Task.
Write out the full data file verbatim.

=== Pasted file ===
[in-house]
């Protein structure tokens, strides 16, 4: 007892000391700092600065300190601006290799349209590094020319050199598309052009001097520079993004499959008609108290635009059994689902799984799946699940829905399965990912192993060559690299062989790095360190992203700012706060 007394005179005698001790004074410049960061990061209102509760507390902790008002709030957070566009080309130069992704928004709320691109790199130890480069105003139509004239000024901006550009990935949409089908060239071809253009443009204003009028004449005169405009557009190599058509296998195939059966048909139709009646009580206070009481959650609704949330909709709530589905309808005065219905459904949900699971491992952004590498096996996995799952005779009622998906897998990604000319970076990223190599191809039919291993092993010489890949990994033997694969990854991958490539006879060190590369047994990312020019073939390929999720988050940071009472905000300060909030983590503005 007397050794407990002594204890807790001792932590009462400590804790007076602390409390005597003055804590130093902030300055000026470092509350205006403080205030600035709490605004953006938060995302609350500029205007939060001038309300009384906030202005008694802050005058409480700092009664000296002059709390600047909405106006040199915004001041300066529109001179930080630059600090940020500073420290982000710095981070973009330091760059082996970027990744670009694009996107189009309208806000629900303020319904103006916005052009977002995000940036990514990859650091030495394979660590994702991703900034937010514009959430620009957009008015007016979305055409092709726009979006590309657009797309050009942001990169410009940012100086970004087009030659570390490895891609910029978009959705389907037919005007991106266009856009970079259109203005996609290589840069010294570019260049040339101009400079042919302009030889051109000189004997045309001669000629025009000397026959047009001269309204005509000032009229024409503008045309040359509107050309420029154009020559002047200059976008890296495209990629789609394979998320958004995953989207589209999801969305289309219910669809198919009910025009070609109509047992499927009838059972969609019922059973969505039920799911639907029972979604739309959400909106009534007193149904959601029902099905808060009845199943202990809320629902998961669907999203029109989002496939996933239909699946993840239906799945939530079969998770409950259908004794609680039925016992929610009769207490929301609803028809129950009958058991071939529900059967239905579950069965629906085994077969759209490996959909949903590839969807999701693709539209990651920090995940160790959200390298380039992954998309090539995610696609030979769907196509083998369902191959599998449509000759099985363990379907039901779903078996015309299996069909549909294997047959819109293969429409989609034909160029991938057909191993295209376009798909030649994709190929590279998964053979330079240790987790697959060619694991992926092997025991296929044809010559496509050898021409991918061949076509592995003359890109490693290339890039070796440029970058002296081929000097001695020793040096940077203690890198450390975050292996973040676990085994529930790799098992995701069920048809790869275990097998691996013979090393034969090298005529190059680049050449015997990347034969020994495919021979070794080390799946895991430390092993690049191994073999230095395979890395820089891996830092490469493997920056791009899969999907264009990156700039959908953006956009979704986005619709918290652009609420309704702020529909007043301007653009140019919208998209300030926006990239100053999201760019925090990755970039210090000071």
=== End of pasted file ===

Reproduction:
[in-house]
């Protein structure tokens, strides 16, 4: 007892000391700092600065300190601006290799349209590094020319050199598309052009001097520079993004499959008609108290635009059994689902799984799946699940829905399965990912192993060559690299062989790095360190992203700012706060 007394005179005698001790004074410049960061990061209102509760507390902790008002709030957070566009080309130069992704928004709320691109790199130890480069105003139509004239000024901006550009990935949409089908060239071809253009443009204003009028004449005169405009557009190599058509296998195939059966048909139709009646009580206070009481959650609704949330909709709530589905309808005065219905459904949900699971491992952004590498096996996995799952005779009622998906897998990604000319970076990223190599191809039919291993092993010489890949990994033997694969990854991958490539006879060190590369047994990312020019073939390929999720988050940071009472905000300060909030983590503005 007397050794407990002594204890807790001792932590009462400590804790007076602390409390005597003055804590130093902030300055000026470092509350205006403080205030600035709490605004953006938060995302609350500029205007939060001038309300009384906030202005008694802050005058409480700092009664000296002059709390600047909405106006040199915004001041300066529109001179930080630059600090940020500073420290982000710095981070973009330091760059082996970027990744670009694009996107189009309208806000629900303020319904103006916005052009977002995000940036990514990859650091030495394979660590994702991703900034937010514009959430620009957009008015007016979305055409092709726009979006590309657009797309050009942001990169410009940012100086970004087009030659570390490895891609910029978009959705389907037919005007991106266009856009970079259109203005996609290589840069010294570019260049040339101009400079042919302009030889051109000189004997045309001669000629025009000397026959047009001269309204005509000032009229024409503008045309040359509107050309420029154009020559002047200059976008890296495209990629789609394979998320958004995953989207589209999801969305289309219910669809198919009910025009070609109509047992499927009838059972969609019922059973969505039920799911639907029972979604739309959400909106009534007193149904959601029902099905808060009845199943202990809320629902998961669907999203029109989002496939996933239909699946993840239906799945939530079969998770409950259908004794609680039925016992929610009769207490929301609803028809129950009958058991071939529900059967239905579950069965629906085994077969759209490996959909949903590839969807999701693709539209990651920090995940160790959200390298380039992954998309090539995610696609030979769907196509083998369902191959599998449509000759099985363990379907039901779903078996015309299996069909549909294997047959819109293969429409989609034909160029991938057909191993295209376009798909030649994709190929590279998964053979330079240790987790697959060619694991992926092997025991296929044809010559496509050898021409991918061949076509592995003359890109490693290339890039070796440029970058002296081929000097001695020793040096940077203690890198450390975050292996973040676990085994529930790799098992995701069920048809790869275990097998691996013979090393034969090298005529190059680049050449015997990347034969020994495919021979070794080390799946895991430390092993690049191994073999230095395979890395820089891996830092490469493997920056791009899969999907264009990156700039959908953006956009979704986005619709918290652009609420309704702020529909007043301007653009140019919208998209300030926006990239100053999201760019925090990755970039210090000071």